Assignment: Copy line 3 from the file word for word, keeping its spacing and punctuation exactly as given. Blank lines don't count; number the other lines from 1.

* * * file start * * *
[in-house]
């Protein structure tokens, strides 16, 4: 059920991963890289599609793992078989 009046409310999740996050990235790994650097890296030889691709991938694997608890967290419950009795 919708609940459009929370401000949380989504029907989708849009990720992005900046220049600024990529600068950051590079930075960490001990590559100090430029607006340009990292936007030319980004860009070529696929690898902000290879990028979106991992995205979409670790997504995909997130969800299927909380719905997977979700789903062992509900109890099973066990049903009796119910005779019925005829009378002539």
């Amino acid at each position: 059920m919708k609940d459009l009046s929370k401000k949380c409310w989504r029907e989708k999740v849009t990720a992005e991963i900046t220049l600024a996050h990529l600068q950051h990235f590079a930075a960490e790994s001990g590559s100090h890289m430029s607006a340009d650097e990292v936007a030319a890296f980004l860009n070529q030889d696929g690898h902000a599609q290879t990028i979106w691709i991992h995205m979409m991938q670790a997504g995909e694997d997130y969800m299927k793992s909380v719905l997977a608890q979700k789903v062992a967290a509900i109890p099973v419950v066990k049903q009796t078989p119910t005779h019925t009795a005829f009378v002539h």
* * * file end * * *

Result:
């Amino acid at each position: 059920m919708k609940d459009l009046s929370k401000k949380c409310w989504r029907e989708k999740v849009t990720a992005e991963i900046t220049l600024a996050h990529l600068q950051h990235f590079a930075a960490e790994s001990g590559s100090h890289m430029s607006a340009d650097e990292v936007a030319a890296f980004l860009n070529q030889d696929g690898h902000a599609q290879t990028i979106w691709i991992h995205m979409m991938q670790a997504g995909e694997d997130y969800m299927k793992s909380v719905l997977a608890q979700k789903v062992a967290a509900i109890p099973v419950v066990k049903q009796t078989p119910t005779h019925t009795a005829f009378v002539h």